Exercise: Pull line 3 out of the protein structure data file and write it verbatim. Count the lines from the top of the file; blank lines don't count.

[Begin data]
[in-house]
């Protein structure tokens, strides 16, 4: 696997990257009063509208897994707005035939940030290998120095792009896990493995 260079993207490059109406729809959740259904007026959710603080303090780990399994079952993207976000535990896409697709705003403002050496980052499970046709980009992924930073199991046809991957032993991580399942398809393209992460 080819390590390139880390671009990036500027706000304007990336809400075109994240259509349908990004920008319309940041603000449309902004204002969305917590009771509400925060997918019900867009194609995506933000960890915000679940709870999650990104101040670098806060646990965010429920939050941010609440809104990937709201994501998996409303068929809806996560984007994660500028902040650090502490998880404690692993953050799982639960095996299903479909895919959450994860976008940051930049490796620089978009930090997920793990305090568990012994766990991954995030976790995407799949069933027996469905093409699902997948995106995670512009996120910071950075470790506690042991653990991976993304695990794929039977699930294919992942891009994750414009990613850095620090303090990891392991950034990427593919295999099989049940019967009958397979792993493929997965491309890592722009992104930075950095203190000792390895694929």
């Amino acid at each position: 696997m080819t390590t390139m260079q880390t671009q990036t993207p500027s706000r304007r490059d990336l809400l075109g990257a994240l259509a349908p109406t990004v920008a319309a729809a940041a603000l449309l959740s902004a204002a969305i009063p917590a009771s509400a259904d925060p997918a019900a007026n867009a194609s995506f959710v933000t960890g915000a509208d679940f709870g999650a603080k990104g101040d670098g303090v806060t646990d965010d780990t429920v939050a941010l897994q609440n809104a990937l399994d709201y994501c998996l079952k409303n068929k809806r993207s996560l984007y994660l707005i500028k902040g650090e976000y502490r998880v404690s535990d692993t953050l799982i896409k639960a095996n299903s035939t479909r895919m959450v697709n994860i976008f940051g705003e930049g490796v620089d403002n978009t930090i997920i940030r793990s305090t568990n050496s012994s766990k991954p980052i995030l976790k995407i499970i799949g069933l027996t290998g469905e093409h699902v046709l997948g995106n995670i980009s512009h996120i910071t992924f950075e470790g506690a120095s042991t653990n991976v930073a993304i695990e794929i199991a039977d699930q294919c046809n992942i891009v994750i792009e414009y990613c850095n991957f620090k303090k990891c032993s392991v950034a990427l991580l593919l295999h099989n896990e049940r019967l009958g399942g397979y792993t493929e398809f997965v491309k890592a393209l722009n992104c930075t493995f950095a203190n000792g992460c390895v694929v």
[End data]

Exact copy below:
């Amino acid at each position: 696997m080819t390590t390139m260079q880390t671009q990036t993207p500027s706000r304007r490059d990336l809400l075109g990257a994240l259509a349908p109406t990004v920008a319309a729809a940041a603000l449309l959740s902004a204002a969305i009063p917590a009771s509400a259904d925060p997918a019900a007026n867009a194609s995506f959710v933000t960890g915000a509208d679940f709870g999650a603080k990104g101040d670098g303090v806060t646990d965010d780990t429920v939050a941010l897994q609440n809104a990937l399994d709201y994501c998996l079952k409303n068929k809806r993207s996560l984007y994660l707005i500028k902040g650090e976000y502490r998880v404690s535990d692993t953050l799982i896409k639960a095996n299903s035939t479909r895919m959450v697709n994860i976008f940051g705003e930049g490796v620089d403002n978009t930090i997920i940030r793990s305090t568990n050496s012994s766990k991954p980052i995030l976790k995407i499970i799949g069933l027996t290998g469905e093409h699902v046709l997948g995106n995670i980009s512009h996120i910071t992924f950075e470790g506690a120095s042991t653990n991976v930073a993304i695990e794929i199991a039977d699930q294919c046809n992942i891009v994750i792009e414009y990613c850095n991957f620090k303090k990891c032993s392991v950034a990427l991580l593919l295999h099989n896990e049940r019967l009958g399942g397979y792993t493929e398809f997965v491309k890592a393209l722009n992104c930075t493995f950095a203190n000792g992460c390895v694929v």